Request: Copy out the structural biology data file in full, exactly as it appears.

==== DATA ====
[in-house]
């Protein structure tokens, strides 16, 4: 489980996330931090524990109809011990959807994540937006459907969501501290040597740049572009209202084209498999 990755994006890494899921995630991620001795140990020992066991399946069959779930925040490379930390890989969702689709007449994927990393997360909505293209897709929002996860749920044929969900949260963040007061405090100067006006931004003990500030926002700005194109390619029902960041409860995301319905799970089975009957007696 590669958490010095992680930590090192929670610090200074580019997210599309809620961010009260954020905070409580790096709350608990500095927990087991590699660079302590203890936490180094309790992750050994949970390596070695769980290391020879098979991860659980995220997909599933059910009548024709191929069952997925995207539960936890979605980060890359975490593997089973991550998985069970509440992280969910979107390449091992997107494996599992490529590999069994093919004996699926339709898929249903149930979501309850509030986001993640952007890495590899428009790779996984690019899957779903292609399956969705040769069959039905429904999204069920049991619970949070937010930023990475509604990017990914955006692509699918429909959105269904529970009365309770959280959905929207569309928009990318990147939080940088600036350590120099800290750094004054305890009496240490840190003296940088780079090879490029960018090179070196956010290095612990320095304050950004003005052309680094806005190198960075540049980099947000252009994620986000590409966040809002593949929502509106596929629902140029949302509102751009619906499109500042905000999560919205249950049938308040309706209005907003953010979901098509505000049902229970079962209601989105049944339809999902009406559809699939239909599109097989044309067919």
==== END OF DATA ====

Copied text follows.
[in-house]
């Protein structure tokens, strides 16, 4: 489980996330931090524990109809011990959807994540937006459907969501501290040597740049572009209202084209498999 990755994006890494899921995630991620001795140990020992066991399946069959779930925040490379930390890989969702689709007449994927990393997360909505293209897709929002996860749920044929969900949260963040007061405090100067006006931004003990500030926002700005194109390619029902960041409860995301319905799970089975009957007696 590669958490010095992680930590090192929670610090200074580019997210599309809620961010009260954020905070409580790096709350608990500095927990087991590699660079302590203890936490180094309790992750050994949970390596070695769980290391020879098979991860659980995220997909599933059910009548024709191929069952997925995207539960936890979605980060890359975490593997089973991550998985069970509440992280969910979107390449091992997107494996599992490529590999069994093919004996699926339709898929249903149930979501309850509030986001993640952007890495590899428009790779996984690019899957779903292609399956969705040769069959039905429904999204069920049991619970949070937010930023990475509604990017990914955006692509699918429909959105269904529970009365309770959280959905929207569309928009990318990147939080940088600036350590120099800290750094004054305890009496240490840190003296940088780079090879490029960018090179070196956010290095612990320095304050950004003005052309680094806005190198960075540049980099947000252009994620986000590409966040809002593949929502509106596929629902140029949302509102751009619906499109500042905000999560919205249950049938308040309706209005907003953010979901098509505000049902229970079962209601989105049944339809999902009406559809699939239909599109097989044309067919």